Out and about in #Switzerland #travel

Summer has arrived in N.E. Switzerland – at least it’s here for the moment; next week looks slightly iffier. Last Sunday was also museum day in our town, so as both sons were visiting, off we set to see a couple.

We walked into town the long way, by the lake. You can tell which trees have spent the past two years standing in water, due to the beaver dam.

Further on, though, we came to some lovely horse chestnut blossoms.

There was a carpet of pollen floating on the lake – several, in fact, but better in the water than up my nose.

First we came to the Saurer Museum, with its collection of old vehicles and embroidery/lace machines the town (Arbon) is famous for.

Further on is the old town with the castle, home to the historic museum now. I didn’t take photos inside here, but the castle is amazing. Imagine how many feet have walked past these buildings since the 12th century.

The tower from below:

And right up there at the top (I didn’t count the stairs) we saw a crow’s nest, slightly indistinct as it was taken through glass.

And below is the tree they were nesting in, a huge old… something. I need one of those apps that tells you what you’re looking at…

Finally, the walk back home. Doesn’t that path look inviting?

Next week, we have writer Terry Tyler and her choice of classic comfort books – see you then!

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Springtime in #Switzerland #SilentSunday (almost)…

I took these photos late last month. Remember in Anne of Green Gables, how Matthew goes to the station to collect – he thinks – an orphan boy to work on the farm? He finds Anne, and on the way home they drive along an avenue arched over by fruit trees in bloom, which Anne, 11, immediately christens ‘The White Way of Delight’. I thought about that when I saw the tree below.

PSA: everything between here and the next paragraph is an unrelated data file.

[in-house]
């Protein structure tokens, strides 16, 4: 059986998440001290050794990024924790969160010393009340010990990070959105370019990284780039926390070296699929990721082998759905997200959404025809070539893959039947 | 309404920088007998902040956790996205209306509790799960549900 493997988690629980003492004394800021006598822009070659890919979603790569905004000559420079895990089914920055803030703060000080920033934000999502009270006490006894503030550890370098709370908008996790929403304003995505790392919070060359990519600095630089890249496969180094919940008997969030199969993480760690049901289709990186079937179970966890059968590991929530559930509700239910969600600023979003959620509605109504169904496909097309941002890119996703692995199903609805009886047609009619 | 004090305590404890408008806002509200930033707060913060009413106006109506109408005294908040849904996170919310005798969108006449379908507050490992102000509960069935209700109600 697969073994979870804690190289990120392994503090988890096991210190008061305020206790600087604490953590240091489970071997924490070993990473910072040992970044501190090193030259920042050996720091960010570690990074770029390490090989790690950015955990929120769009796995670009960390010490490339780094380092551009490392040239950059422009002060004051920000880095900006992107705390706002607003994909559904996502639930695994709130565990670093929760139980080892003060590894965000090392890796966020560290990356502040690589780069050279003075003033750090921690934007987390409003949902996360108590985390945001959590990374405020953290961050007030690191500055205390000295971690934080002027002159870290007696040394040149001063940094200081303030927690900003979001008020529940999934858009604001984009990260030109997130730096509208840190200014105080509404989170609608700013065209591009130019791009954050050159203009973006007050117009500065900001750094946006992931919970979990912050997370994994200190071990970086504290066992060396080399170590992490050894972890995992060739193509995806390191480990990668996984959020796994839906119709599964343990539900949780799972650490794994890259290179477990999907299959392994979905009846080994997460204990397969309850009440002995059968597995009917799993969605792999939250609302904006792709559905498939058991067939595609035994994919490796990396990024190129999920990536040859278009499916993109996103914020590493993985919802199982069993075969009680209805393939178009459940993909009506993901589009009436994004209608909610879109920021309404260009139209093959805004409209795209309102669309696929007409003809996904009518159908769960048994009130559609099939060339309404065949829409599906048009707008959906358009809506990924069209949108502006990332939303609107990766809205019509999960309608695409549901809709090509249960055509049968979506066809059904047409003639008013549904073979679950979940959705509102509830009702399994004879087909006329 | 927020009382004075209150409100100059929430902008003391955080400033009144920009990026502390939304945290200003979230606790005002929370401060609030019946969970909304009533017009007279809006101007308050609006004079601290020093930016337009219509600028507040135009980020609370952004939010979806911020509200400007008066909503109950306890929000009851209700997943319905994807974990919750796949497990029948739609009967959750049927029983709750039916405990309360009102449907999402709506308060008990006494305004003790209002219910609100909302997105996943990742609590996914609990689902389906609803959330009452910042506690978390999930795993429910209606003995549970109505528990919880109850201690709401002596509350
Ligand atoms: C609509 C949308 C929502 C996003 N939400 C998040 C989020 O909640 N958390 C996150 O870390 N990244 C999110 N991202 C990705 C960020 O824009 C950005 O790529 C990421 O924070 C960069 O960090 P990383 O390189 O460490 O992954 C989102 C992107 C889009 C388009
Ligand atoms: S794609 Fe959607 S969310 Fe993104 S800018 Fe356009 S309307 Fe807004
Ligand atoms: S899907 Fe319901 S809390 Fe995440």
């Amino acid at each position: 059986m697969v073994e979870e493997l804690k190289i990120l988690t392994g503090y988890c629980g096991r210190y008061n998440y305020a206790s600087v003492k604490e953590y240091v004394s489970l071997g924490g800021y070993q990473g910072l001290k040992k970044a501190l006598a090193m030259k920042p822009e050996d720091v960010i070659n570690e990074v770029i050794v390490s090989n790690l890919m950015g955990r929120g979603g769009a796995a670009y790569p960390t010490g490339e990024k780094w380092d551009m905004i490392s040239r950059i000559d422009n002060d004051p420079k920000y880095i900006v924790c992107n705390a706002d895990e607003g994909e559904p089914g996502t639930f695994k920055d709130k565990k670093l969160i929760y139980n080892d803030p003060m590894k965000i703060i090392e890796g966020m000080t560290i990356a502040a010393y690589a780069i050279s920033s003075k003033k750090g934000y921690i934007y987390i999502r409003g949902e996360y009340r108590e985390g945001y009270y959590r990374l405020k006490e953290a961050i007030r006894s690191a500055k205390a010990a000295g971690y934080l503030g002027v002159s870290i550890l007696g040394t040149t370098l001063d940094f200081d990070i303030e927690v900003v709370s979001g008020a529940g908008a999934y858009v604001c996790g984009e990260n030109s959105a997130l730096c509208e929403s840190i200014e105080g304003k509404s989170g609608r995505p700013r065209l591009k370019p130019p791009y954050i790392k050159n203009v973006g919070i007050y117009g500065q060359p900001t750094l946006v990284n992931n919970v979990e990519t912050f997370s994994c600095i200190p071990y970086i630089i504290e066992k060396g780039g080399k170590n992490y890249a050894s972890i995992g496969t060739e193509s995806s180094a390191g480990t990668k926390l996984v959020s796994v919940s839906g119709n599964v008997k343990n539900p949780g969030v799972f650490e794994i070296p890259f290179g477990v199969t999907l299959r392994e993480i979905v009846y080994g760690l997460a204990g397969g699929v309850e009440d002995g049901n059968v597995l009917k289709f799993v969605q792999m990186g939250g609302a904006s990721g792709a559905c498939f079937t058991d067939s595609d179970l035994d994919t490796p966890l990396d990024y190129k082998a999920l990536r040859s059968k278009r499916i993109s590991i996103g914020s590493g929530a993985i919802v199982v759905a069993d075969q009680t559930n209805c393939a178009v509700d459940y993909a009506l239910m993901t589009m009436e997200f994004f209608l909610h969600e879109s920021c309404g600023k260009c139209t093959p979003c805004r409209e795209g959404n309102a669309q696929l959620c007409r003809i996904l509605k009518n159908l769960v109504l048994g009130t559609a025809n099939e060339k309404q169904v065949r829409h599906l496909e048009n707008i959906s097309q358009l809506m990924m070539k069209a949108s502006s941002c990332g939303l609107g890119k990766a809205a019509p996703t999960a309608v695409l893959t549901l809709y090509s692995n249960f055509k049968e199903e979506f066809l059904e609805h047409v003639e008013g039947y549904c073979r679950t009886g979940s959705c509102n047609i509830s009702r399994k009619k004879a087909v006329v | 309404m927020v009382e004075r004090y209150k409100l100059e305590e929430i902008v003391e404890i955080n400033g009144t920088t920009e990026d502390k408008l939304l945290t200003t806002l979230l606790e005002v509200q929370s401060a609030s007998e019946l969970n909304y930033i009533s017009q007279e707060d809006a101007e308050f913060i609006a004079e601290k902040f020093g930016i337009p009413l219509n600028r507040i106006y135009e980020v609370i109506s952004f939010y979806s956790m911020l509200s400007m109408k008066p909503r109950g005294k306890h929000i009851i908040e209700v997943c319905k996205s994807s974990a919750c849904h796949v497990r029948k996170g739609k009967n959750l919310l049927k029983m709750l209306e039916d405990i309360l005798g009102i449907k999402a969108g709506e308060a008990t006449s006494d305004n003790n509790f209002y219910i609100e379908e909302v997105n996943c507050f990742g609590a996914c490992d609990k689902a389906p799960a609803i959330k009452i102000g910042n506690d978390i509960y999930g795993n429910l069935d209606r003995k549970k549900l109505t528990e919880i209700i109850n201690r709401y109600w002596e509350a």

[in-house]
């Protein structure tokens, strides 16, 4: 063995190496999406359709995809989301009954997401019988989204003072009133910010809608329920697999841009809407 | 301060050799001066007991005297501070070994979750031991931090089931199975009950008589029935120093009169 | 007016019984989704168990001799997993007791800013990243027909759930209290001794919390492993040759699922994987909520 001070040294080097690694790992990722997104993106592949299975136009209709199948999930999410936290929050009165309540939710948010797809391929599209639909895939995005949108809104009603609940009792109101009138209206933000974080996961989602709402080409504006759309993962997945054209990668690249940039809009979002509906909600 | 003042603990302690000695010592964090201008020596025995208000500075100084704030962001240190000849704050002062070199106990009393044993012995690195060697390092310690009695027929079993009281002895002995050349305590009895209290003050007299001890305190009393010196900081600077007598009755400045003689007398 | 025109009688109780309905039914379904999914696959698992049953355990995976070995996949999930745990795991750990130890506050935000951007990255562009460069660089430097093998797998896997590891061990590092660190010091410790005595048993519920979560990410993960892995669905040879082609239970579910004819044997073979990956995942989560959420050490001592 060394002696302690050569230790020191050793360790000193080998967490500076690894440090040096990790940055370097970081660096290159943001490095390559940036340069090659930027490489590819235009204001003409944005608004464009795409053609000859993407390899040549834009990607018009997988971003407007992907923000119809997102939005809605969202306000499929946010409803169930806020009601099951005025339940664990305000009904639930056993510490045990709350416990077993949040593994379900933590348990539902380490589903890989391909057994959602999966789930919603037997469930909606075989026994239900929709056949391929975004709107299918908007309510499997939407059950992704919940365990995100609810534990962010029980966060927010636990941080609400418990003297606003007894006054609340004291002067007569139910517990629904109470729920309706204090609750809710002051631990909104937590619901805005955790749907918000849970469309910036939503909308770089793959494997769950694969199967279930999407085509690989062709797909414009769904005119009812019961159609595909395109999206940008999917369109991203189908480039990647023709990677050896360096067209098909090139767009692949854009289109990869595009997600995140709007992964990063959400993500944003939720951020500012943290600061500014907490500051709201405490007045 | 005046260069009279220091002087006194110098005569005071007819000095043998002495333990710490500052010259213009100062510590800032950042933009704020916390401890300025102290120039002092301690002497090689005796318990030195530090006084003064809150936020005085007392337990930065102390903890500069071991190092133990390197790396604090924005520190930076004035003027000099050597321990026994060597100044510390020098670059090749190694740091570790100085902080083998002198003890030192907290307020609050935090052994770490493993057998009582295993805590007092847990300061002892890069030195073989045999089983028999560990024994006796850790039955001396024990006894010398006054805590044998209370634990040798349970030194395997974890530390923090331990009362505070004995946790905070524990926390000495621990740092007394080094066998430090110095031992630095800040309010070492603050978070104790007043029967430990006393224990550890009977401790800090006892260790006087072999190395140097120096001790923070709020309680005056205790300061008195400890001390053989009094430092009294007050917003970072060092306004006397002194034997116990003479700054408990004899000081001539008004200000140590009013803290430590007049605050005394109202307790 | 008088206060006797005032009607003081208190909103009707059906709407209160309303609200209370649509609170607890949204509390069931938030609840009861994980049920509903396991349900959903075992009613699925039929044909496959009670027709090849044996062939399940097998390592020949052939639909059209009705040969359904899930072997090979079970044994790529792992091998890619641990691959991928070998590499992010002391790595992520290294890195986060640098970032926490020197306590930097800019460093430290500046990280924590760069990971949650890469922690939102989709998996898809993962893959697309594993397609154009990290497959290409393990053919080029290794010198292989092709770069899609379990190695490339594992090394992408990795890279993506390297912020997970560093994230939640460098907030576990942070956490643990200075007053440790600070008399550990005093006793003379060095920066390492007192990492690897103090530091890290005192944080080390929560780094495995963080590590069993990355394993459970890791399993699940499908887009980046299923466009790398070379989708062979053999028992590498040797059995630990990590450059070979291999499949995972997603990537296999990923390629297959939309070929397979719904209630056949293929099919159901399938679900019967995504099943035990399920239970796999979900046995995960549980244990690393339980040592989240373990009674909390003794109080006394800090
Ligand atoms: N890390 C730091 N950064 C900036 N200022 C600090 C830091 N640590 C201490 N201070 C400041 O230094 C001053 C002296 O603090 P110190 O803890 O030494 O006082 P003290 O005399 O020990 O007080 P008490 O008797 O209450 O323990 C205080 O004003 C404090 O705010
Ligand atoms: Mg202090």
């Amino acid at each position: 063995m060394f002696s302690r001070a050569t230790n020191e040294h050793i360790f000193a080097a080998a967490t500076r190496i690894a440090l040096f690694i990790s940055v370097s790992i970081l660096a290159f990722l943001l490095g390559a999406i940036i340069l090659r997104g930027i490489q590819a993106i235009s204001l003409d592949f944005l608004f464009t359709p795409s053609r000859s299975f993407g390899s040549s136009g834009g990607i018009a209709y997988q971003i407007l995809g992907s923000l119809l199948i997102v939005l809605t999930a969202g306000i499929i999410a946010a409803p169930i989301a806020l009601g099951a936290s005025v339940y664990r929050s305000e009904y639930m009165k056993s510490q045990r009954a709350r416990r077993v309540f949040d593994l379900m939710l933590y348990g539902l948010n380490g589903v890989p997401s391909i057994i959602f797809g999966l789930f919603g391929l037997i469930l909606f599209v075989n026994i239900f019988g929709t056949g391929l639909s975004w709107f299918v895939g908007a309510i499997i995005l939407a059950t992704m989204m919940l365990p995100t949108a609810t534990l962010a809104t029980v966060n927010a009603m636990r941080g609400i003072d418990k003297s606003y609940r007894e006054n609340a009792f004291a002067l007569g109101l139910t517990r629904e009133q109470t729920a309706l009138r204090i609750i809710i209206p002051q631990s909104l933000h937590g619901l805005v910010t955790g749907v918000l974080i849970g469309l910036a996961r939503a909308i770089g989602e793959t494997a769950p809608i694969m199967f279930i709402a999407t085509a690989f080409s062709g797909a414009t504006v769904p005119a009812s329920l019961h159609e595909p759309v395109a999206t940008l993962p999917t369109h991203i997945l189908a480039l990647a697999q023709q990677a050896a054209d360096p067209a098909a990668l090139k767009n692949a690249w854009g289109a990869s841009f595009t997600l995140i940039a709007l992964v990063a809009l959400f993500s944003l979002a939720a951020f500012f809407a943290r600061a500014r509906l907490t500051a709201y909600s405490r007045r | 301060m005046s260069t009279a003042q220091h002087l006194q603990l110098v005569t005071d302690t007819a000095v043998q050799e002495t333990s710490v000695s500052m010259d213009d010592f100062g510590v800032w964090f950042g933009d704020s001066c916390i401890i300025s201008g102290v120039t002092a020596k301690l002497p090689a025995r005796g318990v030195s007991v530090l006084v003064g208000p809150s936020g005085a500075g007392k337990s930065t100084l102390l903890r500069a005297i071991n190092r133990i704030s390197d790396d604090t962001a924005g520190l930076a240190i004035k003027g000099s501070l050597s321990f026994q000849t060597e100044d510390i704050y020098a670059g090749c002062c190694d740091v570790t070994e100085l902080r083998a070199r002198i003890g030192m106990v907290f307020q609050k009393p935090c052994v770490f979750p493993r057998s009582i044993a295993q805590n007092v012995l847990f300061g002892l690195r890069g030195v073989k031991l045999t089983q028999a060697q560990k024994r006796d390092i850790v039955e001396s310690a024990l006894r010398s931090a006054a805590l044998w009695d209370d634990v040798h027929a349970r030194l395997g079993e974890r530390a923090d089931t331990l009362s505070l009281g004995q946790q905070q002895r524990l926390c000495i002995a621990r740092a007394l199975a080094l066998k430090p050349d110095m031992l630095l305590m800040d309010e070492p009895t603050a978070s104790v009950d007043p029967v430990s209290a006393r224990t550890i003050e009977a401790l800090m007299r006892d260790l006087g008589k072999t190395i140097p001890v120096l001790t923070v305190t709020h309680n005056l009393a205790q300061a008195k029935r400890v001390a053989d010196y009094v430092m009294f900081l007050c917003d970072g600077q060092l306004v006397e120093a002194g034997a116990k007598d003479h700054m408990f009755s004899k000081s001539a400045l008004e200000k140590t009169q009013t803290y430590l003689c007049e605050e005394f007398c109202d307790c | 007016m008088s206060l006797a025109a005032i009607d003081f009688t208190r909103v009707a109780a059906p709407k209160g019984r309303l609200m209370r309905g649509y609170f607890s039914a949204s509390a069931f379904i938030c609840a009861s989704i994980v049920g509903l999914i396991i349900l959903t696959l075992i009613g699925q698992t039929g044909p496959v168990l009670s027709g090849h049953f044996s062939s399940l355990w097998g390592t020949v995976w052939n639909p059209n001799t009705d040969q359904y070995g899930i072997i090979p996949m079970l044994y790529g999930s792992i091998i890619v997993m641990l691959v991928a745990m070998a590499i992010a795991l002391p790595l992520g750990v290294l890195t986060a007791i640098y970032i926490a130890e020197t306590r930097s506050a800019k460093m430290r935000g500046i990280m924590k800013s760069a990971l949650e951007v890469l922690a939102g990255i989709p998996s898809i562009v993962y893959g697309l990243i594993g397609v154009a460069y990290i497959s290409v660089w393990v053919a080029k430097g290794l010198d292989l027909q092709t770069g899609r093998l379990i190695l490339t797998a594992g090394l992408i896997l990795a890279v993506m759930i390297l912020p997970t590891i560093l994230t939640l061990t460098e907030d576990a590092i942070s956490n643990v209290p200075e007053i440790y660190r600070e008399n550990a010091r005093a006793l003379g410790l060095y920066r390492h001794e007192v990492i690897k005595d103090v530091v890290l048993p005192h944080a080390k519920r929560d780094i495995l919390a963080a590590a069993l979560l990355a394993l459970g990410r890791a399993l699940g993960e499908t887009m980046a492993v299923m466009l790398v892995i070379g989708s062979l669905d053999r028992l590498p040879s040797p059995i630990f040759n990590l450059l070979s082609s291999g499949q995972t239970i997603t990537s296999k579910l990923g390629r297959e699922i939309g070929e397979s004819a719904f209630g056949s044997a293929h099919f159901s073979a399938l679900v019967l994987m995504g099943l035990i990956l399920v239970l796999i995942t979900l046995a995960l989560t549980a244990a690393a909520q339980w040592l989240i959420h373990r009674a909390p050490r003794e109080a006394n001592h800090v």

That’s all this week. I’m deep in my writing cave – more about that another time. And I’ll just mention that Stolen Sister is on a 99p UK/US deal this weekend…

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Cable ties and floor cloths, or: How to fix your washing machine… #householdtips

It’s something every woman (and man) dreads. Your previously law-abiding washing machine starts misbehaving… Instead of softly churning the washing around, supplying a reassuring background burr to daily life chez vous, it now sounds like a fireworks party out of control. And it’s scary.

Exactly this happened in my flat just recently. Sometime around New Year, my machine started making the odd little thud. I would switch it on, it would go, burr burr burr thud burr a couple of times, then settle down to wash. That was all. It was easily ignored…

Life went on in N.E. Switzerland. January gave way to February, and I became conscious that the washing machine was now going, burr burr burr THUD burr as it started. I made a habit of closing the bathroom door when it was on. (Our machine stands in the corner of the guest loo/shower room.)

Then the thuds started to come on the spin cycle too. They grew louder… and louder… and more frequent, and I took to washing when I knew the neighbours were out. Then last Saturday, I switched the machine on. Burr burr THUD THUD THUD BANG BANG… Spin THUD spin BANG THUD… The entire flat was shaking.
Monday morning, I phoned the company who provided the machine. I wasn’t hopeful. Ten to one they’d say, ‘time for a new one’ – and I knew what a palaver that had been the last time. But no.